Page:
|Education|| Ithaca College |
George Washington University
University of Maine (JD)
Julia Spencer-Fleming (born June 26, 1961)is an American novelist of Mystery fiction. She has won the Agatha Award, Anthony Award, Macavity Awards, Dilys Award, Barry Award (for crime novels), the Nero Award, and Gumshoe Awards. She has also been a finalist for the Edgar Award. Her books feature Clare Fergusson, a retired helicopter pilot turned Episcopal priest and Russ Van Alstyne, a police chief. They are set in Millers Kill, a fictional town in upstate New York.
Spencer-Fleming was born in Plattsburgh, New York and has degrees from Ithaca College, George Washington University and the University of Maine School of Law. Spencer-Fleming lives in Buxton, Maine
Laurie R. King is an American author best known for her detective fiction.
Nevada Barr is an American author of mystery fiction. She is known for her Anna Pigeon series, which is primarily set in a series of national parks and other protected areas of the United States.
Tess Gerritsen is the pseudonym of Terry Gerritsen, an American novelist and retired general physician.
Jan Burke is an American author of novels and short stories. She is a winner of the Edgar Award for Best Novel.
Charles Finch is an American author and literary critic. He has written a series of mystery novels set in Victorian era England, as well as literary fiction and numerous essays and book reviews.
Death of a Doxy is a Nero Wolfe detective novel by Rex Stout, first published by Viking Press in 1966.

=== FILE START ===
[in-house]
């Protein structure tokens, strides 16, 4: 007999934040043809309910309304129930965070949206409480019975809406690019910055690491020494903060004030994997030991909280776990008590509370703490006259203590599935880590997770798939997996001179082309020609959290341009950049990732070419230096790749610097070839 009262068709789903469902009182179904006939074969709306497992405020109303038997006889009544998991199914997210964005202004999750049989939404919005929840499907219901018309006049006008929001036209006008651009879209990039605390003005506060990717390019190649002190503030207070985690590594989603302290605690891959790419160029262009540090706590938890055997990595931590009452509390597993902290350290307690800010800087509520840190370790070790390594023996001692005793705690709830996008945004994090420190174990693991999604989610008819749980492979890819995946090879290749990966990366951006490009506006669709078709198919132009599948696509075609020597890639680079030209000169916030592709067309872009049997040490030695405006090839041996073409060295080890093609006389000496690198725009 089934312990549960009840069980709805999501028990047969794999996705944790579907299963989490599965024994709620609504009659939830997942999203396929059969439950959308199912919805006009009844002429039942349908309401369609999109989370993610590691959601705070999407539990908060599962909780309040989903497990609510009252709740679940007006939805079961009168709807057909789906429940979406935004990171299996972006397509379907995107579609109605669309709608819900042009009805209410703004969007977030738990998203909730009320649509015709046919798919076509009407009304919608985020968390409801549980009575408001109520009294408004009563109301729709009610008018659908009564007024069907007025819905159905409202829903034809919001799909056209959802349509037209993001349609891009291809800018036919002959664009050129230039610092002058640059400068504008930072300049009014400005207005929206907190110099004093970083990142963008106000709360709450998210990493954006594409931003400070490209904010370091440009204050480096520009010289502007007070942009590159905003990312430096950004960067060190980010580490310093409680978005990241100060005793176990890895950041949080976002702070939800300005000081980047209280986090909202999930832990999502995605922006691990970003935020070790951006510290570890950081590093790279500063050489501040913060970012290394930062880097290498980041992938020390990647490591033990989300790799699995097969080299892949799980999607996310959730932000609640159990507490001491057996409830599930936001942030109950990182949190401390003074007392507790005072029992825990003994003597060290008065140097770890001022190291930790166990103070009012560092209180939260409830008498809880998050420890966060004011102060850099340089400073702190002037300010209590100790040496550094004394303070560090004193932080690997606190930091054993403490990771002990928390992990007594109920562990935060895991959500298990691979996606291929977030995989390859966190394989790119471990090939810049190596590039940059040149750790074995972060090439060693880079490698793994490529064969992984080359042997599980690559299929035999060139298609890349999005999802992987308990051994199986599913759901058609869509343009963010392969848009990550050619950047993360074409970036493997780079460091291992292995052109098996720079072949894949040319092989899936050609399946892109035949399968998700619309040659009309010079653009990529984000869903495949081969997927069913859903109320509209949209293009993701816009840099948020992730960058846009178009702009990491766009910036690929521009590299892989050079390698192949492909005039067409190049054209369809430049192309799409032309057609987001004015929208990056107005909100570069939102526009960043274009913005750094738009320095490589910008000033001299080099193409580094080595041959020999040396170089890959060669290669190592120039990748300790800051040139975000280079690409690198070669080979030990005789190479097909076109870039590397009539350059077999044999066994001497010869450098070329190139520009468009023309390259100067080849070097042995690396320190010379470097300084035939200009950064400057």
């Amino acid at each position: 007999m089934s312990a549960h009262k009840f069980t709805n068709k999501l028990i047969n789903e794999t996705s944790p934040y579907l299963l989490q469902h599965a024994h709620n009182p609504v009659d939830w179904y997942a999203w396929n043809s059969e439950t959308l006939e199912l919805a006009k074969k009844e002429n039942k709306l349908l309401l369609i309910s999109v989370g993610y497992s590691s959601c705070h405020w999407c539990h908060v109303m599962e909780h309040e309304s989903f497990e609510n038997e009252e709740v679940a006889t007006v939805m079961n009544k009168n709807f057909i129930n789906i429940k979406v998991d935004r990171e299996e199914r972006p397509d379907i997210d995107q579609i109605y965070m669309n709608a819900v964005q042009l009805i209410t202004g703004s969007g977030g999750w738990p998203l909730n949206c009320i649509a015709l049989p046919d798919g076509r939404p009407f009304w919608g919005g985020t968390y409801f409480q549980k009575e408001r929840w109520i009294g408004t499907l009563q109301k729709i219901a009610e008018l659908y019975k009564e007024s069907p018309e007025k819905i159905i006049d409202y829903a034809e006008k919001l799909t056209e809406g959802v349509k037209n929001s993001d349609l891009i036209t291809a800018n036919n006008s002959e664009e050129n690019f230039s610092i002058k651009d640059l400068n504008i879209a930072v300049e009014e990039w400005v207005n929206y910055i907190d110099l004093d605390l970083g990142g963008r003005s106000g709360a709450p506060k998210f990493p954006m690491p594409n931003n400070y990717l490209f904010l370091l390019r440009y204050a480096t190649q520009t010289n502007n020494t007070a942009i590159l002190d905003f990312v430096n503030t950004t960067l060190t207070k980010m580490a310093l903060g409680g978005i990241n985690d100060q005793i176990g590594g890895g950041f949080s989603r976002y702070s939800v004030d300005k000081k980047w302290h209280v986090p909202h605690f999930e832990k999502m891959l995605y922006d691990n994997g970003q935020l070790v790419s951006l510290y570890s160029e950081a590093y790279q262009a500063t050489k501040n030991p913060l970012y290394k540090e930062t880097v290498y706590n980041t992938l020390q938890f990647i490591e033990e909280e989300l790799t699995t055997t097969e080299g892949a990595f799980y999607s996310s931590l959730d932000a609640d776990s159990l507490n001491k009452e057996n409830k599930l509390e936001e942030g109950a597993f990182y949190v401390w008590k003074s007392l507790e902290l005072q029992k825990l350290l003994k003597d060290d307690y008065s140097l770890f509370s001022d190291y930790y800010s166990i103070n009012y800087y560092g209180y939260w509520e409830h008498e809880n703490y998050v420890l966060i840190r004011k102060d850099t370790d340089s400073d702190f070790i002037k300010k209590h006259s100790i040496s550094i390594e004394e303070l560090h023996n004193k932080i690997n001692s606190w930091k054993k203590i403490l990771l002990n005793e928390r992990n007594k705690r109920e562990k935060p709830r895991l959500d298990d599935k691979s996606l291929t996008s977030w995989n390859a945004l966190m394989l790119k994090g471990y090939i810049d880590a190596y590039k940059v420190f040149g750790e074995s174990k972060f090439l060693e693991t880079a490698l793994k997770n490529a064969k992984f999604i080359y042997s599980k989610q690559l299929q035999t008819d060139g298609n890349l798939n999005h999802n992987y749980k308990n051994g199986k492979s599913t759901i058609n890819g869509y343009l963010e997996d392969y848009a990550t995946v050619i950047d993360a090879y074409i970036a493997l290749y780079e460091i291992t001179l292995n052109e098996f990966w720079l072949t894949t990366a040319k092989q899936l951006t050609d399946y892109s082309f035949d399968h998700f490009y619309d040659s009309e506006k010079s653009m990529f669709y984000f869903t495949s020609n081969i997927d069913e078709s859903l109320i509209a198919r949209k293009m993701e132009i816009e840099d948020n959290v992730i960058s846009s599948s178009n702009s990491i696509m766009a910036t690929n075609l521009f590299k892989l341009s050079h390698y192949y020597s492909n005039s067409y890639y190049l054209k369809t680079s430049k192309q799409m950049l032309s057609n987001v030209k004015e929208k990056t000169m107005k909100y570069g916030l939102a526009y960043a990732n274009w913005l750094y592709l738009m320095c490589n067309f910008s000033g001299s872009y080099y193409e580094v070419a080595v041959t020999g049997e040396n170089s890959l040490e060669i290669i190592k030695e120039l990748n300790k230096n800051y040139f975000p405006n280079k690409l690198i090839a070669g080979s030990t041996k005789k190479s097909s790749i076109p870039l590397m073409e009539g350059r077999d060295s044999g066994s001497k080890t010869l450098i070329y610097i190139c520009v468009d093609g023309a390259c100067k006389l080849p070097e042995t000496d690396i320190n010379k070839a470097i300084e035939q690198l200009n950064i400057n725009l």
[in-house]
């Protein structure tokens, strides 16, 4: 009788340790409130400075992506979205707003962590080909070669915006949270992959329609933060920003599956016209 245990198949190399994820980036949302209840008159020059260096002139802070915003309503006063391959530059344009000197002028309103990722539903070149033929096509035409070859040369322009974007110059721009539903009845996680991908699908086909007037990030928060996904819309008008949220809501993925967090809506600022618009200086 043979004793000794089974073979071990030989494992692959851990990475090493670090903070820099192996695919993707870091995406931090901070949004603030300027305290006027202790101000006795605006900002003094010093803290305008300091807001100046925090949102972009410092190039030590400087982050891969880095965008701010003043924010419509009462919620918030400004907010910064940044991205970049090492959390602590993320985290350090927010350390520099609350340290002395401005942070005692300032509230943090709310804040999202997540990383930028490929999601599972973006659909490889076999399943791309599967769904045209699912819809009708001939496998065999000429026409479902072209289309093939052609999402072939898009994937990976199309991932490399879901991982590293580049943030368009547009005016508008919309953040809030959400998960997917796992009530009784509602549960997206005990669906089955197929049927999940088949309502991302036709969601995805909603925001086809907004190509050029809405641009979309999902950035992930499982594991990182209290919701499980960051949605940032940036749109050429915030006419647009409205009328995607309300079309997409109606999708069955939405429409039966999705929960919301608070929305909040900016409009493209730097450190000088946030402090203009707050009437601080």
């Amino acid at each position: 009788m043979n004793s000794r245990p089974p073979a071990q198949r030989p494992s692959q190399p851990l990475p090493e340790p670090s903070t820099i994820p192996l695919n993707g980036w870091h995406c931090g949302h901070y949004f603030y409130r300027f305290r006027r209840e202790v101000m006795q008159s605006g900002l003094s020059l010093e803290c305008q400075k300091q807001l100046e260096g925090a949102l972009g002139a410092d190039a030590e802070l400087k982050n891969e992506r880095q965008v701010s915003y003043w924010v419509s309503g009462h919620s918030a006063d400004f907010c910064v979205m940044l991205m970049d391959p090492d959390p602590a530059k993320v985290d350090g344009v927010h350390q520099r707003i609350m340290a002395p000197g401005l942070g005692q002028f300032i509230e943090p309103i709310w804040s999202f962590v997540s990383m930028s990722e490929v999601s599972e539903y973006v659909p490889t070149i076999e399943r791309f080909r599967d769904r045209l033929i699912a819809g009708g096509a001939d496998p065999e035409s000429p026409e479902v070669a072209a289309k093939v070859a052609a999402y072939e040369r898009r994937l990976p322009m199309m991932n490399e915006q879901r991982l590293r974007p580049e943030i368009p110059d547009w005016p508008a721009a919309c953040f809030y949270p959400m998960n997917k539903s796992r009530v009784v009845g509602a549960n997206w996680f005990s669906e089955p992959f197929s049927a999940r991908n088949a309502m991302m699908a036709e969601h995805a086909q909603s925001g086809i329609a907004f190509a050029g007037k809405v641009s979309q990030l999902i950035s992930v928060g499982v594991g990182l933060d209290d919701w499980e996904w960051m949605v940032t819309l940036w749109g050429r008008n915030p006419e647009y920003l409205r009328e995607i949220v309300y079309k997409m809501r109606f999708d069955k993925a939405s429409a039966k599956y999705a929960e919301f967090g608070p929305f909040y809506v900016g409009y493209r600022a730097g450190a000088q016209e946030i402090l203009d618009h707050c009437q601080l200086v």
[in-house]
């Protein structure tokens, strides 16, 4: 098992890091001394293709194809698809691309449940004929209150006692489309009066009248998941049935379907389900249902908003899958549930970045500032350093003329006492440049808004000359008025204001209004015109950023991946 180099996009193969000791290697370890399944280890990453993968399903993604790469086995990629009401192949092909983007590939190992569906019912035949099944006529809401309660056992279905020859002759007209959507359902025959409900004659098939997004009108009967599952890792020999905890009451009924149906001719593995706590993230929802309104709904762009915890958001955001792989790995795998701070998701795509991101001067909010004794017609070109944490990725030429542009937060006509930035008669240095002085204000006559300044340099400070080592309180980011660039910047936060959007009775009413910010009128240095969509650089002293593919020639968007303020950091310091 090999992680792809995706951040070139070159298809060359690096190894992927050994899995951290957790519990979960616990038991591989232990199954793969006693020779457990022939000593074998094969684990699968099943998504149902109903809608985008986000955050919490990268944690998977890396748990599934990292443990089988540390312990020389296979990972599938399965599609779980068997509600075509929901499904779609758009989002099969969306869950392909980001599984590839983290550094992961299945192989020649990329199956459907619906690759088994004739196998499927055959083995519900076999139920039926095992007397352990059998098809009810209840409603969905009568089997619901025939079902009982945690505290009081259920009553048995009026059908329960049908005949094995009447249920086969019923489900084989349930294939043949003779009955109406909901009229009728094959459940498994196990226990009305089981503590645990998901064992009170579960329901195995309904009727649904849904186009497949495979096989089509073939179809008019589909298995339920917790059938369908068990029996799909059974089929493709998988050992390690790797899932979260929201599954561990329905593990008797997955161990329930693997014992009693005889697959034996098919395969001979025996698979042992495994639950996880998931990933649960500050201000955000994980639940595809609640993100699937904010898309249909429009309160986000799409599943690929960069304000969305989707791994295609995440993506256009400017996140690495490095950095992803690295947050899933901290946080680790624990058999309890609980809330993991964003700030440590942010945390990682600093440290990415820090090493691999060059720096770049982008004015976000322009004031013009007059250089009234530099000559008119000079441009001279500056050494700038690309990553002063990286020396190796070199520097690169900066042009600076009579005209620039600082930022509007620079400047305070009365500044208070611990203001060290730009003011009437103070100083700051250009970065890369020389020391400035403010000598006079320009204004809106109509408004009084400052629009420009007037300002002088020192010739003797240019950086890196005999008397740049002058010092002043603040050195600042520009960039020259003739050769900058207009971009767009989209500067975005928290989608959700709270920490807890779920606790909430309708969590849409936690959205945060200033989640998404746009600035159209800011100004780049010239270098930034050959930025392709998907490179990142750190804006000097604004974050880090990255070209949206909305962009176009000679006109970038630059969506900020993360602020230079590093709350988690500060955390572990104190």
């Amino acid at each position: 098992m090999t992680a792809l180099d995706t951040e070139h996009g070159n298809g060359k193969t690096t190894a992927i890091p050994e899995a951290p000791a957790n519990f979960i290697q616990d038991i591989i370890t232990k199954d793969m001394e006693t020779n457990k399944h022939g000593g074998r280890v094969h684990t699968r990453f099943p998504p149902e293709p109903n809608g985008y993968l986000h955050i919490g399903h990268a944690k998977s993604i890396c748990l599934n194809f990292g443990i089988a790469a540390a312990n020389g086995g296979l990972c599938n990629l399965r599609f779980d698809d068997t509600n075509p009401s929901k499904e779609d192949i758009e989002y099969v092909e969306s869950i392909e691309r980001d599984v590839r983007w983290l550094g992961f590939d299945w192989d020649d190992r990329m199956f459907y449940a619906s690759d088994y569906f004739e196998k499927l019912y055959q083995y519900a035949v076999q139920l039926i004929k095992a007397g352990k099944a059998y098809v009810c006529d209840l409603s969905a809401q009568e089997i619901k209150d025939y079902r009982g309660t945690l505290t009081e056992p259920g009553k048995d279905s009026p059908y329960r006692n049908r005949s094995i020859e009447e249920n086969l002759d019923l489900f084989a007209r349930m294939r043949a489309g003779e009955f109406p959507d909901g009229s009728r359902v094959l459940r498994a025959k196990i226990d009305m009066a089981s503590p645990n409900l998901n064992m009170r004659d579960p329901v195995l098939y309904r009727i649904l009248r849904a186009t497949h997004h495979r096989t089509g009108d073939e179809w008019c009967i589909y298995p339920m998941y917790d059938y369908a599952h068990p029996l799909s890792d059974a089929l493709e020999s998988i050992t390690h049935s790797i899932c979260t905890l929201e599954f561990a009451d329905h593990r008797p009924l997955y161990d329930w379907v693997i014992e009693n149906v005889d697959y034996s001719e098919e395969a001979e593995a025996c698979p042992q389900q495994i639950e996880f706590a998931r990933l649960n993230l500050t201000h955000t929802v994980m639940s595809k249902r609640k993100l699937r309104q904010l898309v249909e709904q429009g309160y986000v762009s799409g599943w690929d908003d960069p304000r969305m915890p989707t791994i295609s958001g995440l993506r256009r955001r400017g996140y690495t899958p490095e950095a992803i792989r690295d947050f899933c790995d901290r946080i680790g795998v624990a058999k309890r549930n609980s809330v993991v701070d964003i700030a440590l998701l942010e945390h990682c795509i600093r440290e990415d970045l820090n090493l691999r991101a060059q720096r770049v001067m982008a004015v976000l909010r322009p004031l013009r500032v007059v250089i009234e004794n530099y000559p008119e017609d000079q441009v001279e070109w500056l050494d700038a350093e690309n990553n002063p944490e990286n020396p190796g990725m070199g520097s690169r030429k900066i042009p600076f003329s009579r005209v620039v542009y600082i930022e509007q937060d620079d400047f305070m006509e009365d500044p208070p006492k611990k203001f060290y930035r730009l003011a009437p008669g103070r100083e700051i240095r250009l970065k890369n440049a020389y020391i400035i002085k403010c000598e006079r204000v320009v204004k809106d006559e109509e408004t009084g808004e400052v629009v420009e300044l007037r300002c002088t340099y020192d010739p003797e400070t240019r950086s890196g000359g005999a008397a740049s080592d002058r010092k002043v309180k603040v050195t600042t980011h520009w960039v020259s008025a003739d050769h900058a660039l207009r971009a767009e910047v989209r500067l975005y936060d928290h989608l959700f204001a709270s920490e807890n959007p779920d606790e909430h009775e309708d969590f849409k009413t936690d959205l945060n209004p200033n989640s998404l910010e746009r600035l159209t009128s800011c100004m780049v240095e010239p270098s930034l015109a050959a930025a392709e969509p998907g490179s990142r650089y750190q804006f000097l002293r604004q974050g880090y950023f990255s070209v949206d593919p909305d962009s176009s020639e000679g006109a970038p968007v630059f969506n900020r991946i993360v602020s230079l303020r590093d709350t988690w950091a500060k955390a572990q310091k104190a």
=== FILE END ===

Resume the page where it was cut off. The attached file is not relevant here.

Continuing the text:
The Macavity Awards are a literary award for mystery writers. Nominated and voted upon annually by the members of the Mystery Readers International, the award is named for the "mystery cat" of T. S. Eliot's Old Possum's Book of Practical Cats. The award is given in four categories—best novel, best first novel, best nonfiction, and best short story. In recent years a new award, the Sue Feder Historical Mystery, has been given in conjunction with the Macavity Awards.
Dana Cameron is an American archaeologist, and author of award-winning crime fiction and urban fantasy.
Nancy Pickard is a US crime novelist. She has won five Macavity Awards, four Agatha Awards, an Anthony Award, and a Shamus Award. She is the only author to win all four awards. She also served on the board of directors of the Mystery Writers of America. She received a degree in journalism from the University of Missouri in Columbia, Missouri and began writing when she was 35 years old.
Adrian McKinty is a Northern Irish writer of crime and mystery novels and young adult fiction, best known for his 2020 award-winning thriller, The Chain, and the Sean Duffy novels set in Northern Ireland during The Troubles. He is a winner of the Edgar Award, the Theakston Old Peculier Crime Novel of the Year Award, the Macavity Award, the Ned Kelly Award, the Barry Award, the Audie Award, the Anthony Award and the International Thriller Writers Award. He has been shortlisted for the CWA Ian Fleming Steel Dagger and the Grand Prix de Littérature Policière.
Deanna Raybourn is an American author of historical fiction and historical mysteries.
Hank Phillippi Ryan is an American investigative reporter for Channel 7 News on WHDH-TV, a local television station in Boston, Massachusetts. She is also an author of mystery novels.